More Information

Submitted: 05 March 2020 | Approved: 12 March 2020 | Published: 13 March 2020

How to cite this article: Xiao Y, Olatunde OZ, Yong J, Lu C. Progress of chemical components and biological activities of Fructus Amomi. Arch Biotechnol Biomed. 2020; 4: 001-004.

DOI: 10.29328/journal.abb.1001015

Copyright: © 2020 Xiao Y, et al. This is an open access article distributed under the Creative Commons Attribution License, which permits unrestricted use, distribution, and reproduction in any medium, provided the original work is properly cited.

Keywords: Fructus Amomi; Chemical components; Pharmacological activities

 FullText PDF

Progress of chemical components and biological activities of Fructus Amomi

Yuchen Xiao1,3,4, Olagoke Zacchaeus Olatunde1,4, Jianping Yong2* and Canzhong Lu1-3*

1Fujian Institute of Research on the Structure of Matter, Haixi Institute, Chinese Academy of Sciences, China
2Xiamen Institute of Rare-earth Materials, Haixi Institute, Chinese Academy of Sciences, China
3Shanghai Tech University, China
4University of Chinese Academy of Sciences, China

*Address for Correspondence: Canzhong Lu, Fujian Institute of Research on the Structure of Matter, Xiamen Institute of Rare-earth Materials, Haixi Institute, Chinese Academy of Sciences, China, Tel: +86-592-3576166; Email: czlu@fjirsm.ac.cn

Fructus Amomi is “one of the top four south authentic Traditional Chinese Plant Medicines”, widely distributed in tropical and subtropical districts of China, such as Fujian, Guangdong, Guangxi, Hainan, etc., which has ever been used in clinical for treatment of the digestive diseases. In addition, it has also been used as spices. In recent years, some research about its components together with pharmacological activities have been reported. In this Mini review, we mainly describe the recent progress of the components and pharmacological activities of Fructus Amomi, to provide the reference for the relevant researchers.

Fructus Amomi is “one of the top four south authentic Traditional Chinese Plant Medicines”. It is also an important species included in Chinese Pharmacopoeia (2010). Fructus Amomi is a perennial herb of amomum, zingiberacease, which has a history of over 1300 years in medicine and food [1]. It is widely distributed in tropical and subtropical districts of China, such as Fujian, Guangdong, Guangxi, Hainan, Yunnan etc [2] and southeast Aisa. However, there are some differences about the names of the Fructus Amomi planted in different places: Amomun villosum Lour. (Planted in Guangdong province, China), A. villosum Lour. var. xanthioides T. L. Wu et Senjen (Planted in Yunnan province, China; some also planted in southeast Aisan), A. longiligulare T. L. Wu (Planted in Hainan province, China) and A. xanthioides Wall (Planted in southeast Asian) [3]. Modern pharmacological studies showed that Fructus Amomi has ever been used in clinical for treatment of digestive diseases: such as protecting gastric mucusa, improving gastrointestinal function, relieving pain, preventing diarrhea, promoting the secretion of digestive juice and so on. It is reported that the quality and medical efficacy of Amomun villosum Lour planted in Guangdong province is with much higher activities than others [4,5].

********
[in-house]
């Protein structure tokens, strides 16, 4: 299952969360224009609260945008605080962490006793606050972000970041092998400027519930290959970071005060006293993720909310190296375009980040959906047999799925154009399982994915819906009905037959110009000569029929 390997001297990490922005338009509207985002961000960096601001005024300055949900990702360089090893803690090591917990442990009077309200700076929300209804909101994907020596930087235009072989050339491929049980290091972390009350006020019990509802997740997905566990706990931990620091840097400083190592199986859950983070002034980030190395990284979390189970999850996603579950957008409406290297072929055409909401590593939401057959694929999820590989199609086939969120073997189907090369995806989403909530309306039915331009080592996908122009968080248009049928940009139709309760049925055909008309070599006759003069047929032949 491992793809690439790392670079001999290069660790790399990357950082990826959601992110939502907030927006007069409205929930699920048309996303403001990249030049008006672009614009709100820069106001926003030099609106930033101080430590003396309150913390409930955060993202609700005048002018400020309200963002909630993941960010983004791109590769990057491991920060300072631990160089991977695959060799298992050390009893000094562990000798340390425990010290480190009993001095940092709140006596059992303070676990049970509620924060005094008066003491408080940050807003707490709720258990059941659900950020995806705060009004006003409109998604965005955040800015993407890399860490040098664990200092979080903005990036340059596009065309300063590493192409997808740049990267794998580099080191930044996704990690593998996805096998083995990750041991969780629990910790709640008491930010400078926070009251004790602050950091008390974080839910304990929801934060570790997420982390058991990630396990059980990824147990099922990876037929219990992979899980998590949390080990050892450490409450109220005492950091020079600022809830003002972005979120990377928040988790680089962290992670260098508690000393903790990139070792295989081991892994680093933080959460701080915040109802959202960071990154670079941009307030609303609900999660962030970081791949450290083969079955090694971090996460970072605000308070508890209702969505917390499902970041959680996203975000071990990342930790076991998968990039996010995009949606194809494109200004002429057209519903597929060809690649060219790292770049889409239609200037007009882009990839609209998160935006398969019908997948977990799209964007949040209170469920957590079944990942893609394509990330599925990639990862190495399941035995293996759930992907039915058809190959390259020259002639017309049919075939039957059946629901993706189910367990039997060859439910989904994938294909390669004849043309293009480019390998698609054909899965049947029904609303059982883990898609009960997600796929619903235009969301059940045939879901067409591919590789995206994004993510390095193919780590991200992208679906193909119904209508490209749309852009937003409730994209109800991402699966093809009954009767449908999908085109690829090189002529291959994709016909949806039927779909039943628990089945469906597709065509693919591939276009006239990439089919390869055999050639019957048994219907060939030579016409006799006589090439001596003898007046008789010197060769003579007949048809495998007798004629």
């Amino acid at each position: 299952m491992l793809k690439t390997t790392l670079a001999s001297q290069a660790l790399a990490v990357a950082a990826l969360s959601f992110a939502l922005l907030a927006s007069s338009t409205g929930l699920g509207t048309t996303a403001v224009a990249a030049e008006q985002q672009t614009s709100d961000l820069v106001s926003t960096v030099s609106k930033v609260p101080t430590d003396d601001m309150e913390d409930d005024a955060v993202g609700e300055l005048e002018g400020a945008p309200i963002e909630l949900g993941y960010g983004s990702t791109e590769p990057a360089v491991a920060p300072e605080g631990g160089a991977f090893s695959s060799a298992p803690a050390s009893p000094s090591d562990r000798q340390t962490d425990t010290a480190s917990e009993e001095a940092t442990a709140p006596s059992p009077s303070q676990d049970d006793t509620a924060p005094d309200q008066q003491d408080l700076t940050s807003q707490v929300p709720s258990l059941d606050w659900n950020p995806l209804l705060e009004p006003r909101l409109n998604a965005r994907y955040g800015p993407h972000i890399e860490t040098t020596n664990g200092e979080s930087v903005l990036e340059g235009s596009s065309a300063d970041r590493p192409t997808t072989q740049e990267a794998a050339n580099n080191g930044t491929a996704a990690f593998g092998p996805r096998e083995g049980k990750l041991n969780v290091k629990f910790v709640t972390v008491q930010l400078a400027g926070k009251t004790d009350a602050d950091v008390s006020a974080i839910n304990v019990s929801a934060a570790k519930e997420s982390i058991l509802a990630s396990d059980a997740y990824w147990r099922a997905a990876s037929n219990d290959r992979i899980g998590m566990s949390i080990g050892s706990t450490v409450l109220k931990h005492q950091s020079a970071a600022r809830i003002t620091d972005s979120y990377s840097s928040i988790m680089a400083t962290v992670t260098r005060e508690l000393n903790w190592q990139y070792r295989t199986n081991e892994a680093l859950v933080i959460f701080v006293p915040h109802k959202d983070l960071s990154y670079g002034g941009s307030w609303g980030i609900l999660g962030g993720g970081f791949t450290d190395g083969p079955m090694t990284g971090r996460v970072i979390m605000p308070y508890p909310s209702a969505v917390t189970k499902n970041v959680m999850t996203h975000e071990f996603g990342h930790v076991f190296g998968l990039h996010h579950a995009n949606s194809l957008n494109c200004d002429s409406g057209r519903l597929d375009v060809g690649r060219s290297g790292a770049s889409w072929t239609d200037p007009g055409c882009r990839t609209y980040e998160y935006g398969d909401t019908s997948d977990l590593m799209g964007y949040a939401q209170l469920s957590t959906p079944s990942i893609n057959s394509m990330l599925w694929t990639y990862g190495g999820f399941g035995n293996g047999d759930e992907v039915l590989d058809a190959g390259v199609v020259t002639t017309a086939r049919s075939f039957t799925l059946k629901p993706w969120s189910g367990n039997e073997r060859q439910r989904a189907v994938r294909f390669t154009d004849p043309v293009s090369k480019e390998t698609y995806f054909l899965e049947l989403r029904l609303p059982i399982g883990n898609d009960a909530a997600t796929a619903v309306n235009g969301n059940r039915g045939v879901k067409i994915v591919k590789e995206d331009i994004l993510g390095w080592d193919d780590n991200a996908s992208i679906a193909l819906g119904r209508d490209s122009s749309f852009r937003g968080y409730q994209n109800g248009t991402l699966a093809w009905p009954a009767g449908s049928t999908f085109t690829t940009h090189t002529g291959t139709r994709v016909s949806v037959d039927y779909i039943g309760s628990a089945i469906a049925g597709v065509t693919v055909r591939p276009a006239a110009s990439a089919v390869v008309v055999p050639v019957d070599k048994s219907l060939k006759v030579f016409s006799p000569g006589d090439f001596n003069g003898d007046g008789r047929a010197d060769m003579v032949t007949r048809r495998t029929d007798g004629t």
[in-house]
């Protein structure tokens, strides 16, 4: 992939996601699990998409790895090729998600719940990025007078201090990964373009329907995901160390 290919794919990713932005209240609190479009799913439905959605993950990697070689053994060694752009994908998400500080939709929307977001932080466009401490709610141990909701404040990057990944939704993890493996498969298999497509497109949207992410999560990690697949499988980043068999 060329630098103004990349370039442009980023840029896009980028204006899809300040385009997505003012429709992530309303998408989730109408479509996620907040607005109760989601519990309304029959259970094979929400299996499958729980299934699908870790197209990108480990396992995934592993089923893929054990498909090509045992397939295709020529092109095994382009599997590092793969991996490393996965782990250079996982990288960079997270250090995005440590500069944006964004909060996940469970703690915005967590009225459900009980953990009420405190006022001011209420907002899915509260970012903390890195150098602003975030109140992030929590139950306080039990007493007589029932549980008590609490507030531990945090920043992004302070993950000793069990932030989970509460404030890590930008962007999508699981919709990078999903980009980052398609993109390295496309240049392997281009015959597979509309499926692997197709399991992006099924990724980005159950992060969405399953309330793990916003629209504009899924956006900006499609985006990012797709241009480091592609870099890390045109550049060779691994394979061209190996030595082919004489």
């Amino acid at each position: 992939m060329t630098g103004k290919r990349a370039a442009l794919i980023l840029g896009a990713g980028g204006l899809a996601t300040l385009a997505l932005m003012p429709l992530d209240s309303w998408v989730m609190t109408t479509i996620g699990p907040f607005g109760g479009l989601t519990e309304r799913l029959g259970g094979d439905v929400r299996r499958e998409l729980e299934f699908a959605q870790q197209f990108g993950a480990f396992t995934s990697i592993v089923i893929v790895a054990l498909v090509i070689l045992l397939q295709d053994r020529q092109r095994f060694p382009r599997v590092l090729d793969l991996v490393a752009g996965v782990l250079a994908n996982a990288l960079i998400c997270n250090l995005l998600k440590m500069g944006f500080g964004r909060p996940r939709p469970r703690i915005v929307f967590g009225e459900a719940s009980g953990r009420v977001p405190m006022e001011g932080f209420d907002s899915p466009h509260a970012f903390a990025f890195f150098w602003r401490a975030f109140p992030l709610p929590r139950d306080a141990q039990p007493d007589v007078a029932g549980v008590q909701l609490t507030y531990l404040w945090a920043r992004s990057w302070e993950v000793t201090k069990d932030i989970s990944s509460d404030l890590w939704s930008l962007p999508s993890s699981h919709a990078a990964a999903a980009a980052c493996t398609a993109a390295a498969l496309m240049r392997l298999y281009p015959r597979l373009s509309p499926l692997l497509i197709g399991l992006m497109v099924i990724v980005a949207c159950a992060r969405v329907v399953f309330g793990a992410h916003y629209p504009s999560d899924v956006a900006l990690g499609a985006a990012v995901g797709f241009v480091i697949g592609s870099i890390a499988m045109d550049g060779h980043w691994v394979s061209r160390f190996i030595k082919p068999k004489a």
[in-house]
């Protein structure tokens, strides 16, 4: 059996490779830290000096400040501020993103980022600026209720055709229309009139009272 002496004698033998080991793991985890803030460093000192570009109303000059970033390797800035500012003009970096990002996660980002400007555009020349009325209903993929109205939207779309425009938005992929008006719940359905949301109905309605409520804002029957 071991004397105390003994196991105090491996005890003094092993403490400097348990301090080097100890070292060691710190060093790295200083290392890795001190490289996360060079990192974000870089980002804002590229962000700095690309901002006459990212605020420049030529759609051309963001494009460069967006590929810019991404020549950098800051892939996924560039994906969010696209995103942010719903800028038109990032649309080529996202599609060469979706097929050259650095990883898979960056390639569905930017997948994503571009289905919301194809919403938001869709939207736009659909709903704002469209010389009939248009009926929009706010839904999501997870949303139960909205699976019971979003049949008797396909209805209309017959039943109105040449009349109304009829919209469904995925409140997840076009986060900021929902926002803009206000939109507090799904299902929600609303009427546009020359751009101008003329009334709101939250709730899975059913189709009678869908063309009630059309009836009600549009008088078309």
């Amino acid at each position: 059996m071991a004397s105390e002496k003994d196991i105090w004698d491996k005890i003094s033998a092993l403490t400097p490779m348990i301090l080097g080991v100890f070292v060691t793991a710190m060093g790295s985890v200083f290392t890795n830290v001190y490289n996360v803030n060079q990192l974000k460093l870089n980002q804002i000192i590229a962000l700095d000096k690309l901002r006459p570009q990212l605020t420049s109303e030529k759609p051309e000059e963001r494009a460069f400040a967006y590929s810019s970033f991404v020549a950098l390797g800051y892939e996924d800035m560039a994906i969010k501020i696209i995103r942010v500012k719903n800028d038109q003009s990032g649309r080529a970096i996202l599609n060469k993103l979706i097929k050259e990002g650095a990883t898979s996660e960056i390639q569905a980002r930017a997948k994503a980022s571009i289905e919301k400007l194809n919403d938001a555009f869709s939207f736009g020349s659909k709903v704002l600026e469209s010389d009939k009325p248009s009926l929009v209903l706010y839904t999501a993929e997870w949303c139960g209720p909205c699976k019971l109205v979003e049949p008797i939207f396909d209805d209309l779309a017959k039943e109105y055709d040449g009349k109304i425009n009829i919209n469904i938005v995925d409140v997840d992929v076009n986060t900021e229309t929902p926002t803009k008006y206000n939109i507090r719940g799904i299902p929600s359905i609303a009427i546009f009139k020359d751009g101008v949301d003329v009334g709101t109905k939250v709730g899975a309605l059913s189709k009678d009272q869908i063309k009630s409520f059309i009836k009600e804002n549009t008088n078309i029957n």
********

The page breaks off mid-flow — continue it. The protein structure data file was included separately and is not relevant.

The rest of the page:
Some work about the chemical components together with pharmacological activities of Fructus Amomi have been reported. In this minireview, we focused on describing the progress of its chemical components and pharmacological activities to provide the reference for the relevant researchers.

Chemical components

The main chemical component of Fructus Amomi is volatile oil. Other chemical components such as flavonoids, carbohydrate, organic acids and inorganic components were also isolated and reported.

Volatile oil: Zhang, et al. [6] extracted the volatile oils from the dried seeds and fruit shells of Fructus Amomi respectively, and identified their chemical components and the contents by GC-MS. The results showed that 138 chemical constituents were identified from the four different volatile oils. The main components and their contents are: bornyl acetate (5% - 47%), camphor (4% - 17%), borneol (1.5% - 6%), camphene (0.2% - 3%), alpha-pinene (0.2% - 3%), beta-pinene (0.2% - 5%) and alpha-copaene (0.1% - 2%) (Representative structures listed in figure 1). The content of the total alkene accounts for 10% - 40%.


Download Image

Figure 1: Representative chemical structures in volatile oil.

Yu, et al. [7] obtained the fat-soluble fraction from the extraction of Amomun villosum Lour by silica gel chromatography, and identified its components by GC-MS. The results showed that the compounds of the contents over 1% are: bornyl acetate, camphor, camphor, cinene, camphorene, alpha-terpineol, myrcene and camphene (their structures listed in figure 2).


Download Image

Figure 2: Chemical structures in fat-soluble components.

Zeng, et al. [8] obtained the volatile oils from the Amomun villosum Lour, A. villosum Lour. var. xanthioides T. L. Wu et Senjen and A. xanthioides Wall respectively, and identified their chemical components and the contents respectively. The results showed that bornay acetate is higher amount in volatile oil of Amomun villosum Lour. With the content of 59.6%, while camphor is the highest amount in the volatile oil of A. villosum Lour. var. xanthioides T. L. Wu et Senjen and A. xanthioides Wall, with the contents of 63.02% and 60.23% respectively.